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View all BMW 3-Series reviews
Parkers overall rating: 4.7 out of 5 4.7
  • 320d top choice for performance and efficiency
  • Petrol mpg seems to be closing the gap on diesel
  • Won’t be the cheapest choice to service or insure

While BMW is well known as a performance brand, this now goes hand-in-hand with a high level of efficiency – and the Touring is no exception.

Frugal engines are only part of the story, with the 3 Series also benefiting from some clever aerodynamics, reduced weight and eco-focused driving modes, should you choose to use them.

Diesel fuel economy

The best blend of performance and economy is the ever-popular 320d model, which returns a claimed 58.9-64.2mpg, depending on spec; this is only slightly behind the 318d, which claims 60.1-65.7mpg but has 40hp less.

BMW 3 Series Touring review - 2019, 330d badge on bootlid

Move up to a 330d, which features a 50% larger engine and two more cylinders, and you’re looking at 50.4-52.3mpg – though that is with xDrive, as figures for the rear-wheel drive model aren’t available at the time of writing (its on-sale date is slightly later than the main range).

Petrol fuel economy

On the petrol side the 320i and 330i are closely matched, claiming 44.8-48.7mpg and 44.1-47.4mpg, respectively – though they are both 2.0-litre four-cylinder turbo engines, despite a substantial 74hp difference in power output, so perhaps that’s not such a big surprise.

The six-cylinder turbo petrol M340i xDrive is the definite heavy drinker here, with a claimed 37.7-39.8mpg.

While these are all official figures created using the WLTP testing procedure, and therefor supposedly more real-world accurate than previous test figures, as ever your actual miles per gallon is likely to be lower.

Plug-in hybrid on sale in 2020

This generation of Touring will be the first sold as a plug-in hybrid electric vehicle (PHEV) when the 330e model goes on sale in 2020.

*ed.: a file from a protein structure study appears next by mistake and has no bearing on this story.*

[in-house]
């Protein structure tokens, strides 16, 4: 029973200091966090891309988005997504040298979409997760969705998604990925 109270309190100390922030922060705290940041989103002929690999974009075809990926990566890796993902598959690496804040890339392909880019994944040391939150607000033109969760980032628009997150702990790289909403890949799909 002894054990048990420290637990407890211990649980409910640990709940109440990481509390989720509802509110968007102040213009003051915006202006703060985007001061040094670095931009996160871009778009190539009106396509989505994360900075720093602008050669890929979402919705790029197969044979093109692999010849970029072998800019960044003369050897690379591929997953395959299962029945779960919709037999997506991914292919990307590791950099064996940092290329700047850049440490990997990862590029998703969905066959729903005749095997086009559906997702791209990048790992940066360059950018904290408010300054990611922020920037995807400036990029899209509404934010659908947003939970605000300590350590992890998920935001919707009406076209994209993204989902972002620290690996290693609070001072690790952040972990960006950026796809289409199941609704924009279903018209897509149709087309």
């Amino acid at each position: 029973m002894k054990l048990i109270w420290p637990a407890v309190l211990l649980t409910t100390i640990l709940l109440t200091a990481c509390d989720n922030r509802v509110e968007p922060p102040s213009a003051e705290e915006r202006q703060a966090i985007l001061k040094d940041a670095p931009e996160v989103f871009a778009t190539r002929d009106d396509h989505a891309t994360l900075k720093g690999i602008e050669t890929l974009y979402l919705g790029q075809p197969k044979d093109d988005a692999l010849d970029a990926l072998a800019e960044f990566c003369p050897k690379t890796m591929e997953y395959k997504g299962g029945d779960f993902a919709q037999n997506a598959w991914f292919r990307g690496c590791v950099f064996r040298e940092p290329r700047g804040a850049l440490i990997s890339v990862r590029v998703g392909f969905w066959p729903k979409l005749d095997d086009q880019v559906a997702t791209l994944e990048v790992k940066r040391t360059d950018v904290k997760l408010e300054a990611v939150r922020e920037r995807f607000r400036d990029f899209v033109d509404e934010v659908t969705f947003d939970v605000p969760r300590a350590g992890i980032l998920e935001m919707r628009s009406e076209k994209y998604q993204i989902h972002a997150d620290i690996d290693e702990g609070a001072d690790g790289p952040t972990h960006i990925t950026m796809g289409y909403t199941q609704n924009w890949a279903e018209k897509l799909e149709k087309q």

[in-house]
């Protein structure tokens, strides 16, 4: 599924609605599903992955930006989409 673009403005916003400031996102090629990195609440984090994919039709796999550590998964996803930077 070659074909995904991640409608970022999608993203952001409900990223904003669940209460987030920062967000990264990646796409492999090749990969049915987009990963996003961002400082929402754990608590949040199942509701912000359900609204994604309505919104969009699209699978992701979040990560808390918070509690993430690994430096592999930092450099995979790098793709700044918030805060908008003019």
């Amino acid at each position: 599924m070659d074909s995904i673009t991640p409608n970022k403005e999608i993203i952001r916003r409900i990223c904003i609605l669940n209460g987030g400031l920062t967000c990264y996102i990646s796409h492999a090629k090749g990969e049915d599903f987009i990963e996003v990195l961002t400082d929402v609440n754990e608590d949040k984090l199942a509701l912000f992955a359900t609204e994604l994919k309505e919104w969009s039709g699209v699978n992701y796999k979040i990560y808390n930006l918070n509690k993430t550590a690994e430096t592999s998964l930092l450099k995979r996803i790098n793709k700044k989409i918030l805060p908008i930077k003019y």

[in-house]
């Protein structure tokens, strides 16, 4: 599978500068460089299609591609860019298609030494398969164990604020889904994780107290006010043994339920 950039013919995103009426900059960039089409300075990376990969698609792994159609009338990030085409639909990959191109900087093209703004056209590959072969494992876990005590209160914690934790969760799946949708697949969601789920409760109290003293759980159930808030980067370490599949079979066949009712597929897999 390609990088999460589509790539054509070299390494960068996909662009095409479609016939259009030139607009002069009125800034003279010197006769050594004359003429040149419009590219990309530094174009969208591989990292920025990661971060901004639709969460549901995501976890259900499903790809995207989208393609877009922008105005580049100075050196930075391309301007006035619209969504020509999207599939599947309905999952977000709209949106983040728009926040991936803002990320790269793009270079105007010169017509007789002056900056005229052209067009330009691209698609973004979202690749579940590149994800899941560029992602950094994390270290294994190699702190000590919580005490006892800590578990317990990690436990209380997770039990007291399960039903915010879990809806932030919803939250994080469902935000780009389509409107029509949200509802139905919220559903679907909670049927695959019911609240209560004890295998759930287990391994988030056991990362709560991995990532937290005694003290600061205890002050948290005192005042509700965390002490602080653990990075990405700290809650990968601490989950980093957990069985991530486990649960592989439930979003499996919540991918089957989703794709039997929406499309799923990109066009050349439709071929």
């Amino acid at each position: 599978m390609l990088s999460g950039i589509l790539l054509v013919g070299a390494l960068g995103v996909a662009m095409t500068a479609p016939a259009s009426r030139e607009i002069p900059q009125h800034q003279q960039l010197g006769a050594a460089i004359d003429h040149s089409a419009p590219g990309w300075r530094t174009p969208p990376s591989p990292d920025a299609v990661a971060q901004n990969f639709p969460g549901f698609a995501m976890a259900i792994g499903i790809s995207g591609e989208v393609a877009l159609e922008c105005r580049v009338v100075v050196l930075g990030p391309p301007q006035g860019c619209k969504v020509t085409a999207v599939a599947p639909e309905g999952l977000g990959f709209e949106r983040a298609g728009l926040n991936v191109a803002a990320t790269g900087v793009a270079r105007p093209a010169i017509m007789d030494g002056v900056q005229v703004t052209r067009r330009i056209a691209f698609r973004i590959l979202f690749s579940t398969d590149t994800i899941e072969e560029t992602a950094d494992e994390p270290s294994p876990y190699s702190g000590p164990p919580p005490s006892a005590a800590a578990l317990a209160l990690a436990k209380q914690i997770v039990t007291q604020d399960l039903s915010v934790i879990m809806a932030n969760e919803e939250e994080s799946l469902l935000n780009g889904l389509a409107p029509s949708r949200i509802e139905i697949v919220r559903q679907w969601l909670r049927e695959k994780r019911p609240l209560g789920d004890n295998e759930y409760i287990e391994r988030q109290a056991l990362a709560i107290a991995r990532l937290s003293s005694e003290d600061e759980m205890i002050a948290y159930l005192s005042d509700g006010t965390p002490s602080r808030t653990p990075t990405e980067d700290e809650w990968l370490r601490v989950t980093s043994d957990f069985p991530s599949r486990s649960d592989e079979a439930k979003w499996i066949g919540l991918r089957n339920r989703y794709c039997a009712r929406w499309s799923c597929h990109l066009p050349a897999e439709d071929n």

Featuring the petrol engine from the 320i and a powerful electric motor built into the eight-speed automatic transmission, this is expected to have an electric range of around 40 miles and is likely to have an official fuel economy rating of over 130mpg.

It won’t suit every type of user, and the drive system eats into boot space, but if you can make maximum use of its electric capability this should prove the cheapest Touring to run.

CO2 levels

Diesel CO2 rates range from 118g/km to 146g/km, petrol CO2 from 133g/km to 170g/km.

BMW 3 Series Touring review - 2019, driving, side view, blue

The 330e plug-in hybrid will be rated around 40g/km (though this is still to be confirmed at this stage).

Other costs

Other costs to consider include servicing and insurance – as a premium marque, BMW isn’t the cheapest for either.

The standard warranty is three years with unlimited mileage; official extended warranties are available, which can add peace of mind if buying used.

BMW has a reasonably reputation for building reliable cars, but they can be expensive to fix if they do go wrong.

Estimated fuel cost per year

Fuel type Pence per litre Estimated cost per year *
Unleaded 128p £1,265 - £1,265 *
Diesel 131p £931 - £1,145 *

* The estimated fuel cost figure is based on an annual mileage of 10,000 miles and is a guide to how much this model will cost in fuel each year. It's calculated using the model's average MPG (calculated from both town centre and motorway driving) and the average fuel price from around the country. Actual fuel costs will vary based on driving style and road conditions.

Highest and lowest CO2 emissions

Engine CO2 emissions Road tax (12 months)
2.0d Diesel 115 g/km (Min) £145
3.0d Diesel 142 g/km (Max) £465

Ongoing running costs

Road tax (12 months) £145 - £465
Insurance group 28 - 38
How much is it to insure?

Vehicle excise duty (VED) varies according to the CO2 emissions and the fuel type of the vehicle. For cars registered before 01 March 2001 it is based on engine size. For cars registered on or after 01 March 2001 the VED or road tax is based on the car's CO2 emissions.